I am so tired of some professors who comment here berating the legal system and promoting all sorts of "reforms" of it. Compare how the legal system has handled its malefactors in this case with the way the academic system has handled its own. As I have said, if the legal system was like the Academy, today Nifong would be the Attorney General of North Carolina (and on Obama's short list for the U.S. Supreme Court).

Professors, heal your own baliwick!


Anonymous said...

Well Dorothy makes a good point. She could have added the new building that African American Studies and Anthropology moved into courtesy of the Deans at the time, Chafe and Holloway who inked the deal prior to their leaving and identified who the tenants of the new building would be.

Speaking of Holloway, since the event she has become a James B. Duke Chair, the highest chair at the university. Since when did people change chairs to higher ones?

Speaking of Chafe, he only teaches half a year but gets full salary.

Yes. Aravamudan has become the dean (Holloway's old job). And his department chair, Ian Baucom with thanks for coddling the numerous 88 members in his department on his faculty got Aravamudan's job--the boondoggle of the John Hope Franklin Center.

Heard of it before? It is the center created by Cathy Davidson and Holloway who maneuvered their pals into the jobs they used to have. You can bet he wouldn't be there without their approval, they still run the place. Cozy, ain't it?

Speaking of apologist Davidson, she has two titles, deVarney Professor of English and John Hope Franklin Center Professor. I guess one is just not enough.

It gets better.

Speaking of Aravamudan, his wife is Ranji Khanna, the new chair of Women's Studies (who now reports to her husband?) after tar and feather Robin Weigman created the newest marxist/feminist department on campus.

And just for the new generation of "scholars"...

Who chaired the committee that hired the 'partners' Sharon Brody and Jennifer Holland away from Northwestern so that the 'partners' Shannon and Radway could take their place? Well, Holloway and Wallace (her former student, now professor of English at Duke) were co chairs of the hiring committee.

And the new chair of African American studies, Matory, comes with such a high salary the Board of Trustees had to approve it.

You can't make this up.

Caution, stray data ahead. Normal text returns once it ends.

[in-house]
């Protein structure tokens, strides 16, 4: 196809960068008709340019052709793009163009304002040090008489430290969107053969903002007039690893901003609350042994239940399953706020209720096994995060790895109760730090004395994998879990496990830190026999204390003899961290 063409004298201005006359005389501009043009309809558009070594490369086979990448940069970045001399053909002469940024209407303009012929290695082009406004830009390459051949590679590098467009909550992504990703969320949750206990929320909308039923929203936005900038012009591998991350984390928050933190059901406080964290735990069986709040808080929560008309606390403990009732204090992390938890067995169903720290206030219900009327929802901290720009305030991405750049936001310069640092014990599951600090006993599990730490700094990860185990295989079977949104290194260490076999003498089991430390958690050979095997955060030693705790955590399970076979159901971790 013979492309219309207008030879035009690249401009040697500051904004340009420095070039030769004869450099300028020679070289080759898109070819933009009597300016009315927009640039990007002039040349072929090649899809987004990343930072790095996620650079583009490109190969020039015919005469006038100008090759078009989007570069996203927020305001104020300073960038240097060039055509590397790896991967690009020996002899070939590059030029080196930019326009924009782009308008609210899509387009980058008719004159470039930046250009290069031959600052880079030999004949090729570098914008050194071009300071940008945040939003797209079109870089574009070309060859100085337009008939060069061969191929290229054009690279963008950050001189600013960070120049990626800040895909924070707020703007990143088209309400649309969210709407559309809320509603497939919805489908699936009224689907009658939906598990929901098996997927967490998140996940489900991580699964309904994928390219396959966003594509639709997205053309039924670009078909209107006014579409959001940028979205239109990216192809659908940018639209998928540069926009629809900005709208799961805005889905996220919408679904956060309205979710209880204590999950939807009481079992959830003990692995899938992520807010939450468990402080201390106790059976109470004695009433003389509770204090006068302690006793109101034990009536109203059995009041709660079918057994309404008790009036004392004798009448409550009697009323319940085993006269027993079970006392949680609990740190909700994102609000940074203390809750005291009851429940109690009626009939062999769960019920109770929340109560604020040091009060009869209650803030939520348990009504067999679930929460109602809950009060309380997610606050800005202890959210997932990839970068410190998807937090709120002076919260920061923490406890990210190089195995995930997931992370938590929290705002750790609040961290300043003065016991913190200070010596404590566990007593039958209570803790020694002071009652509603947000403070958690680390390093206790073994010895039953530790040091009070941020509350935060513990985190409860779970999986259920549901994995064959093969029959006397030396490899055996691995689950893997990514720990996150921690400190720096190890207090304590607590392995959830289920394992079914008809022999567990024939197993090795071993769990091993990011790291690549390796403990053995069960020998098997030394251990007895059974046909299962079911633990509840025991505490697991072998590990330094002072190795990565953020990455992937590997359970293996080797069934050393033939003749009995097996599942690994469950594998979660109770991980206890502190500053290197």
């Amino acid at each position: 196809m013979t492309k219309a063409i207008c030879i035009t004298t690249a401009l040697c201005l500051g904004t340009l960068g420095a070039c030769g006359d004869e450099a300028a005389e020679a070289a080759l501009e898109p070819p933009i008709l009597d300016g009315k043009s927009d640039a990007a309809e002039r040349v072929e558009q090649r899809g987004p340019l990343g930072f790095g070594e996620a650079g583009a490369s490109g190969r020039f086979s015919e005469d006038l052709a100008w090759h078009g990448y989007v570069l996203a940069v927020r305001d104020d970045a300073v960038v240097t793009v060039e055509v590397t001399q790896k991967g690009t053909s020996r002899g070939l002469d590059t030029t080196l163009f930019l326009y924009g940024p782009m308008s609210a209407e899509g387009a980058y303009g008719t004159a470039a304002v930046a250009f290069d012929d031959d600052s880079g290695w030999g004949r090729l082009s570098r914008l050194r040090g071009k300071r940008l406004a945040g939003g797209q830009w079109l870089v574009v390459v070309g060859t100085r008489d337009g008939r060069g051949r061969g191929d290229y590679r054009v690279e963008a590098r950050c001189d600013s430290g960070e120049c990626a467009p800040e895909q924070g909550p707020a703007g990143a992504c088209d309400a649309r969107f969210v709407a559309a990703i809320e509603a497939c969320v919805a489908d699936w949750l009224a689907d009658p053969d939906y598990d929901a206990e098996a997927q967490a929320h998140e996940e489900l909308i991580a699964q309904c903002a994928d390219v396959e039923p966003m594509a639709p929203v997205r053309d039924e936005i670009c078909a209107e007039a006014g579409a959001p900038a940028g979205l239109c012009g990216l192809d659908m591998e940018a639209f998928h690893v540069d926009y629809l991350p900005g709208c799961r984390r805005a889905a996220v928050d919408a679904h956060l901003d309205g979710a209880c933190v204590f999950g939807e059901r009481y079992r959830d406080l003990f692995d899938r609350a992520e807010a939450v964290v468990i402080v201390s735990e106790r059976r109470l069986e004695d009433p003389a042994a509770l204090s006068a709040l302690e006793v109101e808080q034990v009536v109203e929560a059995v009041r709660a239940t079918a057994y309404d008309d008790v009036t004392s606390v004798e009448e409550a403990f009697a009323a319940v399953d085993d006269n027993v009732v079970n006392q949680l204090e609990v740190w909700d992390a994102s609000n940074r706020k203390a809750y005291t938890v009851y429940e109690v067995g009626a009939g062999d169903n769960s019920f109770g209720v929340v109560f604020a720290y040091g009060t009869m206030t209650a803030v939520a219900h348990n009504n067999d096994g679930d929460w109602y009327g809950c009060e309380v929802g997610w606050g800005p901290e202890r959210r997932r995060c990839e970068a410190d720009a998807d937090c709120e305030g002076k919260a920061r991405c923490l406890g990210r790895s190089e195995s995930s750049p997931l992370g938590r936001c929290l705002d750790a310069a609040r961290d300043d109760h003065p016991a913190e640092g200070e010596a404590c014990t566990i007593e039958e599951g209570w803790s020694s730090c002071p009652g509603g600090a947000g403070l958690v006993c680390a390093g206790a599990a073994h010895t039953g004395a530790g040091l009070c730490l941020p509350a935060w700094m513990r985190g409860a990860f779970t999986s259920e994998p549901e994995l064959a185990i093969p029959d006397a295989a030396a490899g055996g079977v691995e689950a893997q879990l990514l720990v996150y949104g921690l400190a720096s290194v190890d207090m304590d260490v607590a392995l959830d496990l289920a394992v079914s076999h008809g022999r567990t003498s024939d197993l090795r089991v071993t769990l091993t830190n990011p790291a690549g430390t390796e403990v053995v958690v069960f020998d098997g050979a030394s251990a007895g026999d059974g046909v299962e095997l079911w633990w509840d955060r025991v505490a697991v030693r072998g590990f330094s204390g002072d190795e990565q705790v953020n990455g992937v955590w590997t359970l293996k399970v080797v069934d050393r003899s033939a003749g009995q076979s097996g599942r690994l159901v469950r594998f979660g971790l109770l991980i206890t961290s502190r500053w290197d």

"Inside Duke"

Anonymous said...

looks like the professors have indeed been looking out for themselves, and the university has helped them along.

Not too shabby a result for these folks according to Dorthy's post.

And as for depositions--well, for the record, don't think it's going to happen here.

But KC will keep at this. For the sake of those who care, he's hooked. And we can all say Amen to his addiction!

Anonymous said...

To Dorothy's and ID's hall of shame, I'll add:

Phil Morgan, the G88 sympathizer who was instrumental in bringing the creature Eduardo ("Amerika") Bonilla-Silva to campus. Morgan is now director of the "Social Science Research Institute." (An institute is a big deal at Duke.)

Sally (Sarah) Deutsch, dean of Social Sciences who, I believe, is returning as chair of history.

Lee Baker is Dean of Social Sciences.

Leave it to Duke to punish the innocent (students and lacrosse coach) and reward the guilty (faculty and administrators).

Dorothy asks: "But what on earth can possibly derail the pernicious influence and in some cases outright rule of the 88 and their allies?"

Speak out in whatever forum you have. The only antidote to bad ideas is good ones. Write letters to the development office, the Board of Trustees, alumni, major donors.

Start an ad hoc committee along the lines of: "Dukies for Quality (non-PC) Education."

Lobby alumni to contribute $.88 per year. Tell Duke that the amount won't increase until there's serious evidence that the PC gang has been de-fanged, and that real scholar/teachers have been hired.

The Catholic Church did not face its abuse crisis until there was serious public pressure, it was losing its moral authority, and was bleeding red ink.

The same lessons apply here.

Duke Prof

Anonymous said...

Dickie Brodhead's style as a neophyte, bumbbling CEO is to overact and inappropriately re-act because he has no managerial skills or experience at all. The CCI is another example of his inept decision-making. Without the oversized ego of Bobby Steel(I am the Chair and I can do whatever I want to do), Brodhead would still be attempting to teach ever dwindling numbers of students and spending hours and hours trimming his "man-patch".

What Professor Johnson describes is a dangerous virus that has infected quite a few college campuses . The carriers of this virulent disease are the G88, their students and counterparts who cannot understand why their guilt-based doctrines are not drawing standing room only crowds of cheering students. So, to create attention,every issue becomes, one of race, gender, and/ equity and the TRUTH is anirrelevant anecdote.

Those faculty who would deny adfmission to athlete, talented musicians and/or legacies and espouse the admission of only students who believe, as they do, that America NEEDS a class war between those of wealth and those who want wealth are frightening to say the least.

If "DukeProf" is correct and Dickie Brodhead is causing or allowing nepotism to occur especially among the G88, Duke University is doomed. There is no hope unless Dickie and Larry and their mob are sent packing.

Anonymous said...

Italy's version of the lacrosse case?? A MUST-READ:

An allegedly misbehaving prosecutor, DNA doesn't connect the murder to the accused (a young American female college student) even though it would have been virtually impossible for her to have taken part without some transfer . . . and she even faces the same penalty -- thirty years -- as RCD were looking at!

Ken Duke